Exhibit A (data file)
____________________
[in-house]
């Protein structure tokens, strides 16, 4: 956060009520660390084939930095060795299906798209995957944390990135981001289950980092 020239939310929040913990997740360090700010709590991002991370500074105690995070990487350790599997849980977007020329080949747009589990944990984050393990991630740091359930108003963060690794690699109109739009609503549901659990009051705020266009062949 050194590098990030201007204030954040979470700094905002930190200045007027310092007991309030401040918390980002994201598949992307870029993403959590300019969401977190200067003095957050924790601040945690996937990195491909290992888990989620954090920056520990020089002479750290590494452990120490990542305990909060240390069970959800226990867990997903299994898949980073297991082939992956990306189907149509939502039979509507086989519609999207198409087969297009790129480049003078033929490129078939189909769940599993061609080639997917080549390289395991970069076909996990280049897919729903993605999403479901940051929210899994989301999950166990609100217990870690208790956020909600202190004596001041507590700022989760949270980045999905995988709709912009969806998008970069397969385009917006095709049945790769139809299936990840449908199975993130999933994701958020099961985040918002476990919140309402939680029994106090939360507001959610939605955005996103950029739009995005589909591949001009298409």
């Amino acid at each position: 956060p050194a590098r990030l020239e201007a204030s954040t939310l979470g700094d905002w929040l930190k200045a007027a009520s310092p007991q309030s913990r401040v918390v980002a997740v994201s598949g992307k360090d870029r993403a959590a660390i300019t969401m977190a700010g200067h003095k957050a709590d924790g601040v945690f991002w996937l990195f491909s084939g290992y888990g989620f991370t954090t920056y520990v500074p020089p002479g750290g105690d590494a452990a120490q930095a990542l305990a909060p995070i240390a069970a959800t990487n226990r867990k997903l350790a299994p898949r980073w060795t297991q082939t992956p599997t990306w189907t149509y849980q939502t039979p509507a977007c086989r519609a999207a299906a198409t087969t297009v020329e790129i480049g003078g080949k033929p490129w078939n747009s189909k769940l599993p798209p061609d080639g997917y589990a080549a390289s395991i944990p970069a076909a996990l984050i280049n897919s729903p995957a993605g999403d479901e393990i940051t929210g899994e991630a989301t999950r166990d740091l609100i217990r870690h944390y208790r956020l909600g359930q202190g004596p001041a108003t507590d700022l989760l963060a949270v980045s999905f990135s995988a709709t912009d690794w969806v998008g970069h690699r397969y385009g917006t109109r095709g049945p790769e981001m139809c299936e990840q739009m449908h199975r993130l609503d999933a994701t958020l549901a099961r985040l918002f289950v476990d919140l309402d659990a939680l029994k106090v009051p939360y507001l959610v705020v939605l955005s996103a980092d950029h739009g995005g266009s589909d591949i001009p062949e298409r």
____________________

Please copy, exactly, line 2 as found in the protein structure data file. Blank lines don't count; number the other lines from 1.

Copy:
């Protein structure tokens, strides 16, 4: 956060009520660390084939930095060795299906798209995957944390990135981001289950980092 020239939310929040913990997740360090700010709590991002991370500074105690995070990487350790599997849980977007020329080949747009589990944990984050393990991630740091359930108003963060690794690699109109739009609503549901659990009051705020266009062949 050194590098990030201007204030954040979470700094905002930190200045007027310092007991309030401040918390980002994201598949992307870029993403959590300019969401977190200067003095957050924790601040945690996937990195491909290992888990989620954090920056520990020089002479750290590494452990120490990542305990909060240390069970959800226990867990997903299994898949980073297991082939992956990306189907149509939502039979509507086989519609999207198409087969297009790129480049003078033929490129078939189909769940599993061609080639997917080549390289395991970069076909996990280049897919729903993605999403479901940051929210899994989301999950166990609100217990870690208790956020909600202190004596001041507590700022989760949270980045999905995988709709912009969806998008970069397969385009917006095709049945790769139809299936990840449908199975993130999933994701958020099961985040918002476990919140309402939680029994106090939360507001959610939605955005996103950029739009995005589909591949001009298409």